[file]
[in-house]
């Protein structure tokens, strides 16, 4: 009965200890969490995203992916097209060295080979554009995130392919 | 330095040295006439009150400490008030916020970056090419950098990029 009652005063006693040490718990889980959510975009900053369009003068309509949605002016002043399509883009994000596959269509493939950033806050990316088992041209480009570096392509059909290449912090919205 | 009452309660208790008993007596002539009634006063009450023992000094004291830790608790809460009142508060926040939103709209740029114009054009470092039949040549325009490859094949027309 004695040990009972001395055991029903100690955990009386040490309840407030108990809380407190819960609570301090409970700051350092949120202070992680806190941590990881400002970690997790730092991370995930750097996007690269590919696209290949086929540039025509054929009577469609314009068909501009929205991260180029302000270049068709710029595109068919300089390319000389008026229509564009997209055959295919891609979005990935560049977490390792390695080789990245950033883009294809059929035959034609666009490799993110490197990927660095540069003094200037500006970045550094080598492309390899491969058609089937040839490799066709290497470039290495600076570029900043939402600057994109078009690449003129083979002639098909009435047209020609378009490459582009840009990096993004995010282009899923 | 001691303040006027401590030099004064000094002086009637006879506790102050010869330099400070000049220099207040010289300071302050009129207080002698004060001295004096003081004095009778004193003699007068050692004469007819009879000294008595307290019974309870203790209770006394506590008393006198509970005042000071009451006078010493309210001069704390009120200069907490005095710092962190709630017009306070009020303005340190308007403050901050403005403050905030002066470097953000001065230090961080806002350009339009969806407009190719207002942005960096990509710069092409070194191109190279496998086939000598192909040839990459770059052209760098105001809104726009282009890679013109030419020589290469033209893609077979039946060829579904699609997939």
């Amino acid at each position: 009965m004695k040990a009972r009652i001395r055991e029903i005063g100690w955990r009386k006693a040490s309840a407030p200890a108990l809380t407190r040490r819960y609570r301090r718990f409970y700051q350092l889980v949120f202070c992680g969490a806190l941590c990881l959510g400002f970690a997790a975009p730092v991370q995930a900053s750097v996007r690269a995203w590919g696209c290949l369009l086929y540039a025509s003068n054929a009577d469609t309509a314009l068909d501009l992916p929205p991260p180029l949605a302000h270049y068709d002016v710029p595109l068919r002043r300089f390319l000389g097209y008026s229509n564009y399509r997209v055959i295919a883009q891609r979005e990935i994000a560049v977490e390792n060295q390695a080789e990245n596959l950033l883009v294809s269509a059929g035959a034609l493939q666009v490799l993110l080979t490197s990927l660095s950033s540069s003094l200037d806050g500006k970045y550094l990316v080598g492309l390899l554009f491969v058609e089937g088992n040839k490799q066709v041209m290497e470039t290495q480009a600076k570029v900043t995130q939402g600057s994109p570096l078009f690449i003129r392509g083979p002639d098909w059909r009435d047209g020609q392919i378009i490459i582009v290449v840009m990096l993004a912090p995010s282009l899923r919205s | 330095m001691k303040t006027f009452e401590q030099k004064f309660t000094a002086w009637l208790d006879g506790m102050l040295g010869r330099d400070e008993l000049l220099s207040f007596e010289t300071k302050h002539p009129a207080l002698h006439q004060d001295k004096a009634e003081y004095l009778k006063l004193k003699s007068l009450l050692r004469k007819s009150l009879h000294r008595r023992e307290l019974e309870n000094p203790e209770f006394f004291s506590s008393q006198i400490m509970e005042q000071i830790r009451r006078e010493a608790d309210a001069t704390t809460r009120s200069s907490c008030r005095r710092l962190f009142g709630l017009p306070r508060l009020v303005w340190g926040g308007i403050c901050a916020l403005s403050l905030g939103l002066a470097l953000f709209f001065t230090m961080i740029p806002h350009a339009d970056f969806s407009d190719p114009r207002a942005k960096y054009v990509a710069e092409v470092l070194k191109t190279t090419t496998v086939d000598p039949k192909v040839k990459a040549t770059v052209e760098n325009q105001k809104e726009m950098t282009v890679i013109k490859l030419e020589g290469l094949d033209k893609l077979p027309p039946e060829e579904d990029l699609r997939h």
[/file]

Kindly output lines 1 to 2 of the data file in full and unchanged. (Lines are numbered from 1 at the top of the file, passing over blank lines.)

[in-house]
């Protein structure tokens, strides 16, 4: 009965200890969490995203992916097209060295080979554009995130392919 | 330095040295006439009150400490008030916020970056090419950098990029 009652005063006693040490718990889980959510975009900053369009003068309509949605002016002043399509883009994000596959269509493939950033806050990316088992041209480009570096392509059909290449912090919205 | 009452309660208790008993007596002539009634006063009450023992000094004291830790608790809460009142508060926040939103709209740029114009054009470092039949040549325009490859094949027309 004695040990009972001395055991029903100690955990009386040490309840407030108990809380407190819960609570301090409970700051350092949120202070992680806190941590990881400002970690997790730092991370995930750097996007690269590919696209290949086929540039025509054929009577469609314009068909501009929205991260180029302000270049068709710029595109068919300089390319000389008026229509564009997209055959295919891609979005990935560049977490390792390695080789990245950033883009294809059929035959034609666009490799993110490197990927660095540069003094200037500006970045550094080598492309390899491969058609089937040839490799066709290497470039290495600076570029900043939402600057994109078009690449003129083979002639098909009435047209020609378009490459582009840009990096993004995010282009899923 | 001691303040006027401590030099004064000094002086009637006879506790102050010869330099400070000049220099207040010289300071302050009129207080002698004060001295004096003081004095009778004193003699007068050692004469007819009879000294008595307290019974309870203790209770006394506590008393006198509970005042000071009451006078010493309210001069704390009120200069907490005095710092962190709630017009306070009020303005340190308007403050901050403005403050905030002066470097953000001065230090961080806002350009339009969806407009190719207002942005960096990509710069092409070194191109190279496998086939000598192909040839990459770059052209760098105001809104726009282009890679013109030419020589290469033209893609077979039946060829579904699609997939």